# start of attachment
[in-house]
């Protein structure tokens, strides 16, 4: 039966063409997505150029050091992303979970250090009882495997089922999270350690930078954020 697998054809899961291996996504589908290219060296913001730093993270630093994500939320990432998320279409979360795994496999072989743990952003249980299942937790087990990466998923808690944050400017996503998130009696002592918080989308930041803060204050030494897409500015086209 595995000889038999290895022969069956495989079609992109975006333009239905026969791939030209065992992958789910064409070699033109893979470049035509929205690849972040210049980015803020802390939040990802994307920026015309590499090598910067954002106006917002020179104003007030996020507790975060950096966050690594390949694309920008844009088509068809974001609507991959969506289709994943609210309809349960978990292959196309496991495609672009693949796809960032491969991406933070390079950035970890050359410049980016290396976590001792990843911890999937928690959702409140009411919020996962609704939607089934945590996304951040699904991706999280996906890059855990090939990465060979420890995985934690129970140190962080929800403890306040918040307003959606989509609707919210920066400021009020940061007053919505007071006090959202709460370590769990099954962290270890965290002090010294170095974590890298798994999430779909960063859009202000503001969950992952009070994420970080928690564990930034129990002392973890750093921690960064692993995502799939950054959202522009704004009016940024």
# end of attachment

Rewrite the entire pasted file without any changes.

[in-house]
């Protein structure tokens, strides 16, 4: 039966063409997505150029050091992303979970250090009882495997089922999270350690930078954020 697998054809899961291996996504589908290219060296913001730093993270630093994500939320990432998320279409979360795994496999072989743990952003249980299942937790087990990466998923808690944050400017996503998130009696002592918080989308930041803060204050030494897409500015086209 595995000889038999290895022969069956495989079609992109975006333009239905026969791939030209065992992958789910064409070699033109893979470049035509929205690849972040210049980015803020802390939040990802994307920026015309590499090598910067954002106006917002020179104003007030996020507790975060950096966050690594390949694309920008844009088509068809974001609507991959969506289709994943609210309809349960978990292959196309496991495609672009693949796809960032491969991406933070390079950035970890050359410049980016290396976590001792990843911890999937928690959702409140009411919020996962609704939607089934945590996304951040699904991706999280996906890059855990090939990465060979420890995985934690129970140190962080929800403890306040918040307003959606989509609707919210920066400021009020940061007053919505007071006090959202709460370590769990099954962290270890965290002090010294170095974590890298798994999430779909960063859009202000503001969950992952009070994420970080928690564990930034129990002392973890750093921690960064692993995502799939950054959202522009704004009016940024």